Citizenship, perhaps the most common word in our discussions, remained the hardest to define. As we discussed last week, the twentieth century saw the words “Gongmin” and then “Guomin” both used to describe citizenship. Many academics we spoke to seemed to believe a sharp and uncrossable line existed between political and cultural citizenship. Yet the knot of meanings was, we discovered, the beating heart of an urgent political issue.
Our impression was that the way citizenship is taken up in the academic circles we had access to is quite fragmented. Only partially and occasionally did we find discussions of citizenship as practices, movements, and resistance (the familiar ways in which we understand it). It remained a question for us whether the scholars we met with were struggling to articulate the question of collective resistance outside the frame of a single-party authoritarian and paternalistic state. Perhaps, the real issue for us was that this question is often articulated using mainstream social science concepts, leading to narrow interpretations of how and where citizenship struggles are taking place. We were left with a question. What caused the gaps in our understanding of citizenship? Obvious answers to do with a single-party state or even orientalism cannot be easily put aside but neither should a more obvious reason: the methodological and disciplinary boundaries that divide academics everywhere.
The persistence of orientalism
Should we have been surprised at how few of the Chinese academics we met saw orientalism as a key problem in the development of citizenship (or indeed in politics more generally)? All of us, in our different ways, have written about how orientalism is under the spotlight even when it is not mentioned, even when it is reduced to a problem the West has to deal with to do with its own intellectual history.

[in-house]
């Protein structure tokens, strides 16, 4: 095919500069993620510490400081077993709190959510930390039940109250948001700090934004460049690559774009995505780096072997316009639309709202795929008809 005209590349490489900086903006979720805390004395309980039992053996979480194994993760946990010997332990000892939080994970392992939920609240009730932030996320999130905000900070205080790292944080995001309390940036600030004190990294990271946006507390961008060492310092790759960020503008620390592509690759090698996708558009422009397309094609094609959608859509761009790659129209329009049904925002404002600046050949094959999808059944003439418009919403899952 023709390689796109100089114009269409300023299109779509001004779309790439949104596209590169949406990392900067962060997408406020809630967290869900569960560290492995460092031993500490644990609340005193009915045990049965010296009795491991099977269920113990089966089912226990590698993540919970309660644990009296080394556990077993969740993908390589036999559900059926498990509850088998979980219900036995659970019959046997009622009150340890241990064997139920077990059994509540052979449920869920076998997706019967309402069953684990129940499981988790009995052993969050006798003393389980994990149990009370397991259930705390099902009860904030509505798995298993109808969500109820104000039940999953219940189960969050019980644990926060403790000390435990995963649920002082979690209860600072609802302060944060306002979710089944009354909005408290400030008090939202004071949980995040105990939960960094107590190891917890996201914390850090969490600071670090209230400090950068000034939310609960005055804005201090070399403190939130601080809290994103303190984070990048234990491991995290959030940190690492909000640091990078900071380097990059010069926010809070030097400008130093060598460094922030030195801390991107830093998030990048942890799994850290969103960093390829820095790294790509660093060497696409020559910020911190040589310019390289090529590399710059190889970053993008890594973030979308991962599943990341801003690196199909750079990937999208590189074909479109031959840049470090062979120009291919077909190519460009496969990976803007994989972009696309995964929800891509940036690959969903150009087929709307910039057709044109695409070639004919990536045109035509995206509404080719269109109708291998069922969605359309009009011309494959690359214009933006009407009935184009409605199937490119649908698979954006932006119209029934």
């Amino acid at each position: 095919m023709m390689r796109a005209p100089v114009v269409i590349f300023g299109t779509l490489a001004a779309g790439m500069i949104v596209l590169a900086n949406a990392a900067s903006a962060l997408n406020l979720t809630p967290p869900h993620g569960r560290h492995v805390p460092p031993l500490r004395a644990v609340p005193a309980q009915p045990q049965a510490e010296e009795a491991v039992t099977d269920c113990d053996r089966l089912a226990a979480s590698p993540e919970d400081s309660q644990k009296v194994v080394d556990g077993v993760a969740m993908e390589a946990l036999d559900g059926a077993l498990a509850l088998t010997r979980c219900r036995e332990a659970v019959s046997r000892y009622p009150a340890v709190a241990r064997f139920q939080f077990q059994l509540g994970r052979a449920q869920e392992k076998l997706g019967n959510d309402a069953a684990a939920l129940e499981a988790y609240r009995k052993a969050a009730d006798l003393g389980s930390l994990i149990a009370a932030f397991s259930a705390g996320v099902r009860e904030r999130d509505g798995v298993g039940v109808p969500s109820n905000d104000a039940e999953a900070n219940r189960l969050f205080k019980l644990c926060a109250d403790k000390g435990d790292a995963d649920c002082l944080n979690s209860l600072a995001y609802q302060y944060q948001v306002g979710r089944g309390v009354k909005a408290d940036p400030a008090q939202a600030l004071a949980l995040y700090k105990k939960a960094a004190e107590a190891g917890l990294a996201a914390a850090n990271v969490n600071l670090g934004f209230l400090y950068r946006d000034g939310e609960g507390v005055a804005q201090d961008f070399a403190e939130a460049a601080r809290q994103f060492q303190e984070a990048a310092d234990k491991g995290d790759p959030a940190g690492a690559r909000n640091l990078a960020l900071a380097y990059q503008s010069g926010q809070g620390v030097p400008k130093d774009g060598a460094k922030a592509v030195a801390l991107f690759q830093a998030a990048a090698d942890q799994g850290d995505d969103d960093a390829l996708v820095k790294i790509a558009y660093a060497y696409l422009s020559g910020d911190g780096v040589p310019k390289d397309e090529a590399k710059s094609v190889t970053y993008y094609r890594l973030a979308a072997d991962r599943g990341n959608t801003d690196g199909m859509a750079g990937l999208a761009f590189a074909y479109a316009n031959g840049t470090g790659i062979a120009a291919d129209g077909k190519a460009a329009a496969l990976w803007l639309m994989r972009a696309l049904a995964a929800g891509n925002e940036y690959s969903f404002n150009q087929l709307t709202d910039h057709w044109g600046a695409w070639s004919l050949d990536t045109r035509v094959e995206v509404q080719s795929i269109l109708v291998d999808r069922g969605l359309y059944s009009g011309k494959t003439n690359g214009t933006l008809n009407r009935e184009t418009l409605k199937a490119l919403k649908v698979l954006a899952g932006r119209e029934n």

If the problem was not addressed in the ways we expected, it still appeared. During one of the workshops a PhD student said: "We read Mill as part of the canon, but he did not understand anything about ancient China".
Was there an underlying reason for this silence on orientalism? Was China's unique relationship to western imperialism a reason? We had to ask ourselves, were we mistaking Chinese capitalism or perhaps Chinese modernity for westernisation? Such a question defies easy resolution. One of the most potent manifestations of Euromerican imperialism is in the way in which cities have been built especially over the last thirty years. It is impossible to overlook the sheer physical structure of cities all over China, and in almost every other part of the globe, that bear witness to two linked phenomena. On the on the one hand, they affirm the mantra of modernisation as starting from scratch without tradition (hence bulldozing rather than making over cities). On the other hand, they exhibit the handing over of the power to build cities by and large to Euromerican architecture firms and their master-celebrity culture of muscular and phallic design fantasies. The result can seem like the orientalisation of ‘brutalism’ (a term used by architecture critics in the 1980s to describe where Euromerican architecture was heading).
Oecumene after China
Inevitably, a collection of reflections such as the present article must either downplay the characters of the individual contributors that make it or it must retain inconsistencies in expression, apparent contradictions, sudden changes in mood and a general juxtaposition of certainty and doubt. The latter is, in our opinion, entirely appropriate for a short article that tries to condense and sum up our experiences of China.
Before travelling to China we had a very vague picture of what to expect. Introductory reading and tourist guides somehow always sound similar no matter where you are going. So much of one's imagination changes when it becomes populated with the experiences, feelings, smells and tastes of a place.
The impressions that have formed remain overwhelming and confused as if we hadn't learned enough about the place to understand it 'in practice'. Our academic discussions about migrant workers, minorities and citizenship struggles still unsettle as much as they have informed. The way people responded to routine queries did not seem to follow the patterns we expected. Even the weather surprised us; rain seemed to appear out of a cloudless sky but seldom when it was forecast.
Trivial though they may seem, such observations are important when we try to draw conclusions about China, its citizens and their struggles. General statements about repression, about the triumph of capitalism without democracy, about political apathy, about failures to understand, all may have appeared over and again in what we read about China and, we must admit, in what we have written about it. But such sweeping observations are belied by the great flashes of the lives we saw, we briefly shared and we remember from our time in China.
- The Oecumene Team, 30 June 2013